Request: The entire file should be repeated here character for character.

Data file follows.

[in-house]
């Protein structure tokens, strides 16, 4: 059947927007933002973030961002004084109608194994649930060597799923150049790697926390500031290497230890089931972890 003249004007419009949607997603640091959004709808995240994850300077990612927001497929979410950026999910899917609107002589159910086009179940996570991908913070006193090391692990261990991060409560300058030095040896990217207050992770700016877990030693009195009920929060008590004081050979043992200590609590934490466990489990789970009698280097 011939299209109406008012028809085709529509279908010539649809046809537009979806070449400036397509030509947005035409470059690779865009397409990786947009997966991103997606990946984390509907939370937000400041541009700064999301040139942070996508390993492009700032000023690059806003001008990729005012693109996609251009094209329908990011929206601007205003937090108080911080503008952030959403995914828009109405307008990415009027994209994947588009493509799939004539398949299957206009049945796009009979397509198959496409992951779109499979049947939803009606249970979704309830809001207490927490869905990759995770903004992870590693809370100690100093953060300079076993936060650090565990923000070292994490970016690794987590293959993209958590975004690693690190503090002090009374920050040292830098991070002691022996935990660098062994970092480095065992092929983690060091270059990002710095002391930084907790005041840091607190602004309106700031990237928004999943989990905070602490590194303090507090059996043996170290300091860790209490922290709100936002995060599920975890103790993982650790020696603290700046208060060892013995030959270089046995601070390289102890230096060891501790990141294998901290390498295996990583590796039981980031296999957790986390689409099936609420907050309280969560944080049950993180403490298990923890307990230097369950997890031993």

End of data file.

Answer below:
[in-house]
């Protein structure tokens, strides 16, 4: 059947927007933002973030961002004084109608194994649930060597799923150049790697926390500031290497230890089931972890 003249004007419009949607997603640091959004709808995240994850300077990612927001497929979410950026999910899917609107002589159910086009179940996570991908913070006193090391692990261990991060409560300058030095040896990217207050992770700016877990030693009195009920929060008590004081050979043992200590609590934490466990489990789970009698280097 011939299209109406008012028809085709529509279908010539649809046809537009979806070449400036397509030509947005035409470059690779865009397409990786947009997966991103997606990946984390509907939370937000400041541009700064999301040139942070996508390993492009700032000023690059806003001008990729005012693109996609251009094209329908990011929206601007205003937090108080911080503008952030959403995914828009109405307008990415009027994209994947588009493509799939004539398949299957206009049945796009009979397509198959496409992951779109499979049947939803009606249970979704309830809001207490927490869905990759995770903004992870590693809370100690100093953060300079076993936060650090565990923000070292994490970016690794987590293959993209958590975004690693690190503090002090009374920050040292830098991070002691022996935990660098062994970092480095065992092929983690060091270059990002710095002391930084907790005041840091607190602004309106700031990237928004999943989990905070602490590194303090507090059996043996170290300091860790209490922290709100936002995060599920975890103790993982650790020696603290700046208060060892013995030959270089046995601070390289102890230096060891501790990141294998901290390498295996990583590796039981980031296999957790986390689409099936609420907050309280969560944080049950993180403490298990923890307990230097369950997890031993």